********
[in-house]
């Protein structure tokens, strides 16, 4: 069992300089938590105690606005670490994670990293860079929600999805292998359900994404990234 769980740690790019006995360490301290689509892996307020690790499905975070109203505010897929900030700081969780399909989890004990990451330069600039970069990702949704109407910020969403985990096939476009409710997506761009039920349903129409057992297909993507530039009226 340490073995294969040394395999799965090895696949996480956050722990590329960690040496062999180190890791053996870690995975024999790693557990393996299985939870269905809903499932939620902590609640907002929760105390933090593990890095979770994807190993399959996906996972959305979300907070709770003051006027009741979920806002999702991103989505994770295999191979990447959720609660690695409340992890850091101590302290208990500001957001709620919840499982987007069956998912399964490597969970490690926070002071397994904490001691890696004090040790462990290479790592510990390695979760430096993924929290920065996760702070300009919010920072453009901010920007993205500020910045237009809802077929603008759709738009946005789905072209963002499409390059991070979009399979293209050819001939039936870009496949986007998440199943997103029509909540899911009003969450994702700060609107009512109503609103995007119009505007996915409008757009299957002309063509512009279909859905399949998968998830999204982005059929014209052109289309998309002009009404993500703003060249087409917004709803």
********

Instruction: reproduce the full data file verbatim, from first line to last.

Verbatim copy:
[in-house]
């Protein structure tokens, strides 16, 4: 069992300089938590105690606005670490994670990293860079929600999805292998359900994404990234 769980740690790019006995360490301290689509892996307020690790499905975070109203505010897929900030700081969780399909989890004990990451330069600039970069990702949704109407910020969403985990096939476009409710997506761009039920349903129409057992297909993507530039009226 340490073995294969040394395999799965090895696949996480956050722990590329960690040496062999180190890791053996870690995975024999790693557990393996299985939870269905809903499932939620902590609640907002929760105390933090593990890095979770994807190993399959996906996972959305979300907070709770003051006027009741979920806002999702991103989505994770295999191979990447959720609660690695409340992890850091101590302290208990500001957001709620919840499982987007069956998912399964490597969970490690926070002071397994904490001691890696004090040790462990290479790592510990390695979760430096993924929290920065996760702070300009919010920072453009901010920007993205500020910045237009809802077929603008759709738009946005789905072209963002499409390059991070979009399979293209050819001939039936870009496949986007998440199943997103029509909540899911009003969450994702700060609107009512109503609103995007119009505007996915409008757009299957002309063509512009279909859905399949998968998830999204982005059929014209052109289309998309002009009404993500703003060249087409917004709803």